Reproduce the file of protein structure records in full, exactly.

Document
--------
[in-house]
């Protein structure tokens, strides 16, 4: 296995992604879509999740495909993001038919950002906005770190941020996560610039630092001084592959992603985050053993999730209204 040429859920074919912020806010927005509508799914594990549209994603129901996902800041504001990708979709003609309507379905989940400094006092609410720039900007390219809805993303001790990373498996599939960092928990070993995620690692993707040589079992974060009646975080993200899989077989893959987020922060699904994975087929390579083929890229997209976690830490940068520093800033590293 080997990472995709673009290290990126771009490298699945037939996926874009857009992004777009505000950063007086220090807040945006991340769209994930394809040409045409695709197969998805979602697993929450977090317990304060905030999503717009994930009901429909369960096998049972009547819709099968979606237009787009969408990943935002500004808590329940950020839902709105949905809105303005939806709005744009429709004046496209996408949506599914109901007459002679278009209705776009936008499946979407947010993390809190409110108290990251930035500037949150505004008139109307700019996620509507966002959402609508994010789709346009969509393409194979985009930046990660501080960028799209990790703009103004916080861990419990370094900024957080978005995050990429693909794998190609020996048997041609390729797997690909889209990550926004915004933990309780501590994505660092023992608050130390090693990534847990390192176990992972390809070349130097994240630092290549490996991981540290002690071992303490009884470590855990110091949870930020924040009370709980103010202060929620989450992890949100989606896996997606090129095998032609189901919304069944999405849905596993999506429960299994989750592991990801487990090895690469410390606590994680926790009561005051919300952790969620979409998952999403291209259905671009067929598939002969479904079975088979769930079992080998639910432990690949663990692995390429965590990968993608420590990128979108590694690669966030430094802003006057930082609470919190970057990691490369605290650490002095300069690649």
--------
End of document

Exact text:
[in-house]
């Protein structure tokens, strides 16, 4: 296995992604879509999740495909993001038919950002906005770190941020996560610039630092001084592959992603985050053993999730209204 040429859920074919912020806010927005509508799914594990549209994603129901996902800041504001990708979709003609309507379905989940400094006092609410720039900007390219809805993303001790990373498996599939960092928990070993995620690692993707040589079992974060009646975080993200899989077989893959987020922060699904994975087929390579083929890229997209976690830490940068520093800033590293 080997990472995709673009290290990126771009490298699945037939996926874009857009992004777009505000950063007086220090807040945006991340769209994930394809040409045409695709197969998805979602697993929450977090317990304060905030999503717009994930009901429909369960096998049972009547819709099968979606237009787009969408990943935002500004808590329940950020839902709105949905809105303005939806709005744009429709004046496209996408949506599914109901007459002679278009209705776009936008499946979407947010993390809190409110108290990251930035500037949150505004008139109307700019996620509507966002959402609508994010789709346009969509393409194979985009930046990660501080960028799209990790703009103004916080861990419990370094900024957080978005995050990429693909794998190609020996048997041609390729797997690909889209990550926004915004933990309780501590994505660092023992608050130390090693990534847990390192176990992972390809070349130097994240630092290549490996991981540290002690071992303490009884470590855990110091949870930020924040009370709980103010202060929620989450992890949100989606896996997606090129095998032609189901919304069944999405849905596993999506429960299994989750592991990801487990090895690469410390606590994680926790009561005051919300952790969620979409998952999403291209259905671009067929598939002969479904079975088979769930079992080998639910432990690949663990692995390429965590990968993608420590990128979108590694690669966030430094802003006057930082609470919190970057990691490369605290650490002095300069690649």